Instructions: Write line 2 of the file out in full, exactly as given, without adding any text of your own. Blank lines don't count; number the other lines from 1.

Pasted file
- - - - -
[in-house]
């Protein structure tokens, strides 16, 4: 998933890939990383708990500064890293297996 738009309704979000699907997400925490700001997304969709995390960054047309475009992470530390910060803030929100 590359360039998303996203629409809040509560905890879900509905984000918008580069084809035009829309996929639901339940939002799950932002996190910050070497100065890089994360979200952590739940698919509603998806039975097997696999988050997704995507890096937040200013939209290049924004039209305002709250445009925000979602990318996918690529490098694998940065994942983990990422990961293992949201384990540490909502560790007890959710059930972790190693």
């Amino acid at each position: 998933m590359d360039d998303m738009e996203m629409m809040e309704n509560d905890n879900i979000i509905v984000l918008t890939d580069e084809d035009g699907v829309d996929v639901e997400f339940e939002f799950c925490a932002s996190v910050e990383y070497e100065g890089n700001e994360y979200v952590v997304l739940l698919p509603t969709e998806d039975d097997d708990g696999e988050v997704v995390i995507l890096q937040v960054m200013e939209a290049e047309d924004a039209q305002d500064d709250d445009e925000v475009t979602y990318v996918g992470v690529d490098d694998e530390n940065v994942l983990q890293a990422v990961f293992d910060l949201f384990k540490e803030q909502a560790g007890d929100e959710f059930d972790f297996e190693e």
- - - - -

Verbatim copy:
């Protein structure tokens, strides 16, 4: 998933890939990383708990500064890293297996 738009309704979000699907997400925490700001997304969709995390960054047309475009992470530390910060803030929100 590359360039998303996203629409809040509560905890879900509905984000918008580069084809035009829309996929639901339940939002799950932002996190910050070497100065890089994360979200952590739940698919509603998806039975097997696999988050997704995507890096937040200013939209290049924004039209305002709250445009925000979602990318996918690529490098694998940065994942983990990422990961293992949201384990540490909502560790007890959710059930972790190693």